Economy and Business

Economic deficits

Now that the dust is beginning to settle from the political situation created by the disqualification of Nawaz Sharif, and work resumes after Independence Day celebrations, it is time to once again focus on the gaping deficits that plague the economy.

Aug 16, 2017
Now that the dust is beginning to settle from the political situation created by the disqualification of Nawaz Sharif, and work resumes after Independence Day celebrations, it is time to once again focus on the gaping deficits that plague the economy. It has become somewhat routine for people to remain riveted to a political crisis in Islamabad while the country slides towards a virtual emergency. We saw it happen in the closing months of the Musharraf regime, as well as the last few months of the PPP government. That history is now in danger of repeating itself as once more the same economic deficits threaten to choke the nascent growth rates achieved after a decade-long slump, as well as the power system, with the circular debt continuing its upward trajectory.
 
There are three directions from where a potential economic crisis could arrive. The circular debt has the potential to shut down the power system, regardless of the new generation capacity added to the system in previous years. The external sector deficit can administer a shock to the economy if the situation necessitates a sudden devaluation of the exchange rate, followed by a hurried approach to the IMF which will administer its standard stabilisation policy. And the fiscal situation can spiral out of control if political compulsions are allowed to be in the driving seat, severely constraining the room to manage the power system, besides fuelling inflation and hiking up levels of public debt. In transitions past, a mixture of these three elements worked together to send the economy into the emergency room even as the capital remained in thrall to a political drama. It is worth bearing in mind that regardless of who is running the country, the problems remain the same and each crisis looks increasingly like the previous one. At some point, sanity needs to prevail, at least just enough to allow crucial decision-making to continue without being shackled to the political noise.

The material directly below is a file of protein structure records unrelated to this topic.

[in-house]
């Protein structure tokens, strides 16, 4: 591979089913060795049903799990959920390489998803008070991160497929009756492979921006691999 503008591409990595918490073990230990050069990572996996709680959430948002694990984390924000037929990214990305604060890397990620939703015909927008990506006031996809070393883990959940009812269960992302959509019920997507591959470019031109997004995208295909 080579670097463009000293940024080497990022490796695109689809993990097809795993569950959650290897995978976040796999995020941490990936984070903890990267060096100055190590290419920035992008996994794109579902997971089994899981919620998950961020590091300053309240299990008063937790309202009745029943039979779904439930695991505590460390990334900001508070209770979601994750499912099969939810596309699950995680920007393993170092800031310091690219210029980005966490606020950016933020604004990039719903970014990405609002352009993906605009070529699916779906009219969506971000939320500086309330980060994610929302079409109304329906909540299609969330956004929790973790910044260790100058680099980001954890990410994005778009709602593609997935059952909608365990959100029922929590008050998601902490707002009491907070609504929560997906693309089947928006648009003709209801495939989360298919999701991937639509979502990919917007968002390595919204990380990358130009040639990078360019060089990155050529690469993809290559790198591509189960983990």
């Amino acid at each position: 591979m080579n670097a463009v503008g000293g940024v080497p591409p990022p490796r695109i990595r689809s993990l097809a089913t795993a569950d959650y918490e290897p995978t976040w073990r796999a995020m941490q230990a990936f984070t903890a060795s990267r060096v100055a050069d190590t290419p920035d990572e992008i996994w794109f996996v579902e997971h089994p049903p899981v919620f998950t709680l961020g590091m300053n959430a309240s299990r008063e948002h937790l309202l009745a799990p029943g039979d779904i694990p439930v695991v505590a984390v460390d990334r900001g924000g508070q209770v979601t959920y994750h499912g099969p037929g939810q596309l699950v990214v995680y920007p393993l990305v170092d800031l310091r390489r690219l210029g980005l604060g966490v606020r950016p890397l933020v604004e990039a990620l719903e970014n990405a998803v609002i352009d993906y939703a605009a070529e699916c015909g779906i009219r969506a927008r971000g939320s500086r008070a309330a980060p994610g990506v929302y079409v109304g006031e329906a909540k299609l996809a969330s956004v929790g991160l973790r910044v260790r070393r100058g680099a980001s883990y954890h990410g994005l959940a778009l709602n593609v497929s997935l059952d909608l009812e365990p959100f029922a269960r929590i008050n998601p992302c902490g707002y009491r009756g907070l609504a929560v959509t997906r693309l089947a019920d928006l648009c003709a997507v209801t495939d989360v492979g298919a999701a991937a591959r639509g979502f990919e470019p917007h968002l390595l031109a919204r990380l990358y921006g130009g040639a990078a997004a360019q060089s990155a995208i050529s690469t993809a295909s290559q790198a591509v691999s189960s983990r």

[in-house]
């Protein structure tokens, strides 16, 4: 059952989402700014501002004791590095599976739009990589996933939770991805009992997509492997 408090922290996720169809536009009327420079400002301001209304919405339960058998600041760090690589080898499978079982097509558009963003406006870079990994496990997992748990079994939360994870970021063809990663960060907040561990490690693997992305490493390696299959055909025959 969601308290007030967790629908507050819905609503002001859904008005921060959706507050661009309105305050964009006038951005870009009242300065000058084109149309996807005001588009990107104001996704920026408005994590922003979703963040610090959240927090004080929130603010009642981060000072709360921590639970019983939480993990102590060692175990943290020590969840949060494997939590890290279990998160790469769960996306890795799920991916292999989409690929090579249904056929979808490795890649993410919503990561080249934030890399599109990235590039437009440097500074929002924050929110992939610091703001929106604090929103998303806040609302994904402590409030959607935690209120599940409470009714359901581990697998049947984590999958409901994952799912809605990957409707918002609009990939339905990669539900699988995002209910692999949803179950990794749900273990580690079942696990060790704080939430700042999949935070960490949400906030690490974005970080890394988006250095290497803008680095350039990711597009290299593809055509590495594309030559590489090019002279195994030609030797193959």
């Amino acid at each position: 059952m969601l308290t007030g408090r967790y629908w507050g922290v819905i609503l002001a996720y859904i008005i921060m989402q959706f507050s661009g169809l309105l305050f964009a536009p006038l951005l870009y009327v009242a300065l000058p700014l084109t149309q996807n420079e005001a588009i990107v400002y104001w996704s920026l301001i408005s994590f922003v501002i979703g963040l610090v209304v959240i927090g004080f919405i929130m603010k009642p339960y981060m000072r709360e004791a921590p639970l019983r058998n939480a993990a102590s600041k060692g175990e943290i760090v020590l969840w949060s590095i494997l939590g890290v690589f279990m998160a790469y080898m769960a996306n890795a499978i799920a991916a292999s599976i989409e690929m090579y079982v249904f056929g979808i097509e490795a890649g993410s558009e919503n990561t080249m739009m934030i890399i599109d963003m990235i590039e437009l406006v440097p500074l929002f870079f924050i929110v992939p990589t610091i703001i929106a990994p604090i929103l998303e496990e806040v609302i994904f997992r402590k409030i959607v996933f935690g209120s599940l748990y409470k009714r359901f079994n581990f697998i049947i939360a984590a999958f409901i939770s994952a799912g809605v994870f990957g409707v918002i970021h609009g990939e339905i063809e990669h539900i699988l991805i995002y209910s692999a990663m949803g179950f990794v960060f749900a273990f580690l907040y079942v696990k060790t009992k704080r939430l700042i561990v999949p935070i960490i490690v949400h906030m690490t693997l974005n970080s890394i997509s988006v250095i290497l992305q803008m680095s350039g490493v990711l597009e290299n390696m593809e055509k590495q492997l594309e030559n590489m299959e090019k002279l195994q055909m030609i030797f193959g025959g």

Dawn News, August 16, 2017

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